-poly bushings are usually a tight fit at the outside diameter, and rotate smoothly at the crush tube. The surface speeds of the crush tube during suspension travel are much lower than the outside, so its easier to lubricate well, experiences less friction, and lasts longer. They reduce bind, and are stiffer than rubber so they have less play and hold alignment better during cornering. The stiffer eurethane also transmits more noise (NVH) through the suspension and to the cabin

-HDPE

-Delrin transmits much more NVH than the other options, but holds alignments and performs better

-when replacing front bushings, it's a good idea to check what you have before buying. I'll update this space with how-to info when I find it

Coilover front suspension

>LCA no longer supports the weight of the car. Suspension loads are now going to the front strut towers, and the coil spring is around the strut. This is how a standard MacPherson suspension is set up. Ford didn't have this in mind when designing the chassis, so if you want to re-engineer the car, make sure to install appropriate Caster Camber plates. I wouldn't cheap out, and more money will get you more alignment options (by more money, I mean going straight to a quality product). Mine were ~200 and alignment shops haven't said a word about them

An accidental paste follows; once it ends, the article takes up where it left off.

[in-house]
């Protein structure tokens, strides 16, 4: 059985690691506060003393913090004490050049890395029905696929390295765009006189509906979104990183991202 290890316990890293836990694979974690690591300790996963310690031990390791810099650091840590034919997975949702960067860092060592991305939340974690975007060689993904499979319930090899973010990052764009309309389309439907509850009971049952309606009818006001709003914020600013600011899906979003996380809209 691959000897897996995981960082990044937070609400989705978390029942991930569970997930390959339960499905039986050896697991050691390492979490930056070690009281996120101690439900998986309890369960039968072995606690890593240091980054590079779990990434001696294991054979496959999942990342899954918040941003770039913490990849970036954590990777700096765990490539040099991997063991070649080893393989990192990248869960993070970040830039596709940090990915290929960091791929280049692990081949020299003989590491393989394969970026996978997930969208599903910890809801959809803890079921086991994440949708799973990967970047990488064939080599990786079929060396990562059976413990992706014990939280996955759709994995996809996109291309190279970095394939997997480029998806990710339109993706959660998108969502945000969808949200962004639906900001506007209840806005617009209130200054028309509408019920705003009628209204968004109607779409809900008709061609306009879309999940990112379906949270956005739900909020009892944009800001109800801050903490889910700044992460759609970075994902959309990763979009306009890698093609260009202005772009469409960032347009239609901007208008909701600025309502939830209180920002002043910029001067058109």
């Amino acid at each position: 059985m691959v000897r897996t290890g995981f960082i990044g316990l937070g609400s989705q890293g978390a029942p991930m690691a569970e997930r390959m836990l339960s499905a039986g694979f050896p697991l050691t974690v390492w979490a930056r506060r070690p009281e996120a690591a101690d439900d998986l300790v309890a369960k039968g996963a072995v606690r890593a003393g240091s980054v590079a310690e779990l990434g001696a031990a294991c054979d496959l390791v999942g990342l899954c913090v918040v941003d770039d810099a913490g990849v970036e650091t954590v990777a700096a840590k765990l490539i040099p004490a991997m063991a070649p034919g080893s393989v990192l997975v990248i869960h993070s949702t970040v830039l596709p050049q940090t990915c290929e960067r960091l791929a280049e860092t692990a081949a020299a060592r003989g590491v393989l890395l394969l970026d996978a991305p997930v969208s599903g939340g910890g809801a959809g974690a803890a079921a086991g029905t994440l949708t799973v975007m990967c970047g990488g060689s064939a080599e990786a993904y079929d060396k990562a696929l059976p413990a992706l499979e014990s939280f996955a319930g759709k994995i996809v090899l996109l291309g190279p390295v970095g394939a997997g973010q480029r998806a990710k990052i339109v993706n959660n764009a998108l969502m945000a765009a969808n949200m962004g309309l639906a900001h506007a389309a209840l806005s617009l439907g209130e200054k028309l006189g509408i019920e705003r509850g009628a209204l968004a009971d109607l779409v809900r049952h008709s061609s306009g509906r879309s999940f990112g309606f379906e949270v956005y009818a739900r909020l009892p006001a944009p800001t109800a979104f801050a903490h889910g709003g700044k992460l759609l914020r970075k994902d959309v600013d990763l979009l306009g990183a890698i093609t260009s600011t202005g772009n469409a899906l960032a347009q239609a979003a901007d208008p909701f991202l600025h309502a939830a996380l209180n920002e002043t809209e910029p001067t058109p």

-standard/hydro bushings do a lot better without the weight of the car, and it's possible to go to a more agressive spring rate while still improving the ride quality of the car

-polyeurethane bushings experience less bind without the weight of the car too, but transmit more NVH than rubber

-HDPE

-Delrin is noisier, but has a performance advantage